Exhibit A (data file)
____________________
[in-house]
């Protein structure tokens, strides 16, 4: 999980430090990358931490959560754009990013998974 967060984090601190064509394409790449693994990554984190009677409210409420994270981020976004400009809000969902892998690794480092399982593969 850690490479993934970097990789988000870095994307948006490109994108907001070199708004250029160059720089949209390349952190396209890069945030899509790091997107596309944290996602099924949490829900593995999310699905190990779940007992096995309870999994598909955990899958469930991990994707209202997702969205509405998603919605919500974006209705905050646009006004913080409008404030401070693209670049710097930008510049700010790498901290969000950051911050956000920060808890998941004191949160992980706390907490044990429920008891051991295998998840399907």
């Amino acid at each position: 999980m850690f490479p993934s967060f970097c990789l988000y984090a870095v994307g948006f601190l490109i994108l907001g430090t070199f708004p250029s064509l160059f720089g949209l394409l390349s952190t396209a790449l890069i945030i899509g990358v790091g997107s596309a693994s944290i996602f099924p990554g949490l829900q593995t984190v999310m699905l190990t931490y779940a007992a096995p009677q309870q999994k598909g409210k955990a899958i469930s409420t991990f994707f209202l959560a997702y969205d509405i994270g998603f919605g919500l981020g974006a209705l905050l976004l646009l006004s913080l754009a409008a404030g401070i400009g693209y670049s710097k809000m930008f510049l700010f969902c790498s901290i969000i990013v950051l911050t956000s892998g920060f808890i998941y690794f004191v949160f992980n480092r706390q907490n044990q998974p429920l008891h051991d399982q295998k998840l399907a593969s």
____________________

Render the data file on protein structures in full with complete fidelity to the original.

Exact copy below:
[in-house]
């Protein structure tokens, strides 16, 4: 999980430090990358931490959560754009990013998974 967060984090601190064509394409790449693994990554984190009677409210409420994270981020976004400009809000969902892998690794480092399982593969 850690490479993934970097990789988000870095994307948006490109994108907001070199708004250029160059720089949209390349952190396209890069945030899509790091997107596309944290996602099924949490829900593995999310699905190990779940007992096995309870999994598909955990899958469930991990994707209202997702969205509405998603919605919500974006209705905050646009006004913080409008404030401070693209670049710097930008510049700010790498901290969000950051911050956000920060808890998941004191949160992980706390907490044990429920008891051991295998998840399907």
């Amino acid at each position: 999980m850690f490479p993934s967060f970097c990789l988000y984090a870095v994307g948006f601190l490109i994108l907001g430090t070199f708004p250029s064509l160059f720089g949209l394409l390349s952190t396209a790449l890069i945030i899509g990358v790091g997107s596309a693994s944290i996602f099924p990554g949490l829900q593995t984190v999310m699905l190990t931490y779940a007992a096995p009677q309870q999994k598909g409210k955990a899958i469930s409420t991990f994707f209202l959560a997702y969205d509405i994270g998603f919605g919500l981020g974006a209705l905050l976004l646009l006004s913080l754009a409008a404030g401070i400009g693209y670049s710097k809000m930008f510049l700010f969902c790498s901290i969000i990013v950051l911050t956000s892998g920060f808890i998941y690794f004191v949160f992980n480092r706390q907490n044990q998974p429920l008891h051991d399982q295998k998840l399907a593969s």